IFAs often believe it is only after they have taken someone on that the complications start over workers' rights and employment law legislation. This is wrong. Even at interviews, bosses are wide open to potential discrimination claims in the current claims-obsessed environment.
For IFAs, the process is complicated as there are rules and regulations governing the recruitment of new staff, especially for sales teams.
The FSA has set stringent guidelines on the recruitment of sales staff. These mainly relate to whether they are “fit for purpose”. It is a clinical phrase that basically means ensuring that all staff are cap-able of the role they are applying for and have a high level of competence.
There are three checks that IFAs have to carry out, relating to the candidate's criminal, credit and disciplinary history. They also have to prove their competence and capability to do the job and their financial soundness.
The FSA produces handbooks, such as the training and competence sourcebook, which IFAs need when assessing candidates against these criteria.
IFAs must not scrimp on background research on candidates. They have to know about the candidate's history and conduct anywhere they have worked, not just in the UK.
IFAs also have to be aware of the threat of not conducting interviews in a structured manner and of the implications of their actions during the interview itself.
Employment law firm Peninsula regularly comes across cases where a candidate has been unsuccessful at interview and has gone away with the impression they have been penalised on the basis of their sex, religion, race or sexual orientation and disability. Many are the result of misunderstandings rather than discrimination but some are down to the candidate using remarks or incidents during their interview as the basis for a claim.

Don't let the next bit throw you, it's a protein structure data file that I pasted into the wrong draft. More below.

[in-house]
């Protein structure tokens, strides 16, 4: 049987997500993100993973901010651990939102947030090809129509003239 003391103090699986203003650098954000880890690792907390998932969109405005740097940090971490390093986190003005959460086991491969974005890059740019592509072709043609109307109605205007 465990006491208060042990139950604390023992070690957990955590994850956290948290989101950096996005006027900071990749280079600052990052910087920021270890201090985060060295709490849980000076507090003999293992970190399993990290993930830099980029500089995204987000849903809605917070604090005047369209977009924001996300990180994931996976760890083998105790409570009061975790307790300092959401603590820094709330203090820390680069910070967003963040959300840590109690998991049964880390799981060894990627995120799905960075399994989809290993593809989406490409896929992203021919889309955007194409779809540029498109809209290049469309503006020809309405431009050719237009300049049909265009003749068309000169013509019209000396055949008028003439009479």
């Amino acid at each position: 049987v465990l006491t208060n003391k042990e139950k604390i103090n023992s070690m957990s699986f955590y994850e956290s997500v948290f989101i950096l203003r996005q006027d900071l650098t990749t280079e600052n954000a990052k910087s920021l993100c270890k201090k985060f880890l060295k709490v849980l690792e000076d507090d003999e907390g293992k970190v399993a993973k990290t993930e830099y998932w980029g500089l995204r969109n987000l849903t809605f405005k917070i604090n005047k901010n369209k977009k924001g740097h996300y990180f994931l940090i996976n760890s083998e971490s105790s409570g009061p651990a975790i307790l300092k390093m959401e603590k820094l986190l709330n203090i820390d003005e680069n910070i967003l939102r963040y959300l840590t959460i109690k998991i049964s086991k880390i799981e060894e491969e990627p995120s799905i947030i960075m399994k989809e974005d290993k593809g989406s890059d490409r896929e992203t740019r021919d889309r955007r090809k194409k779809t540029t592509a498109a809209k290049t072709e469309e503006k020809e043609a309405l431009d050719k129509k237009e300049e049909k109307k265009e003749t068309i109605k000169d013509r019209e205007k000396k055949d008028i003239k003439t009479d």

We have seen litigation cases connected to job interviews increase by 23 per cent in the last two years. There is a claims' culture where people feel strongly about their rights concerning discrimination and are increasingly likely to pursue claims if they think these rights have been violated.
Employers need to be on their guard, even at interview stage. The difficult thing is that the interviewee can often put them in a no-win situation – for example, they may know they are unsuitable for a job but apply for it anyway.
Employers have to be careful when selecting applicants for interview, ensuring that every element of their CV is scrutinised before they are called in so that any potential problems can be spotted.
There are also situations that employers can avoid by being more careful about what they say. For example, they should not ask about people's religion or probe too deeply into their personal lives. It is not acceptable to ask a recently married woman if she is planning to start a family soon – if she does not get the job she will naturally assume that this is the reason why and have a strong case for a claim.
If IFAs are uncertain of exactly what the protocol is concerning interview questions, they should get in touch with a company that can offer them advice.
Things not to say at an interview
1: How old are you?
2: Are you planning to start a family soon/are you pregnant?
3: What religion are you?
4: Being a woman, do you think you would be able to cope with the physical side of the job?
5: You'd have to start wearing make-up if you want to work here
6: Do you find your children take you away from work often?
7: Does your illness mean you have to have lots of time off?
8: Do you have a boyfriend/girlfriend?
9: Have you always been that weight?
10: What's your social life like?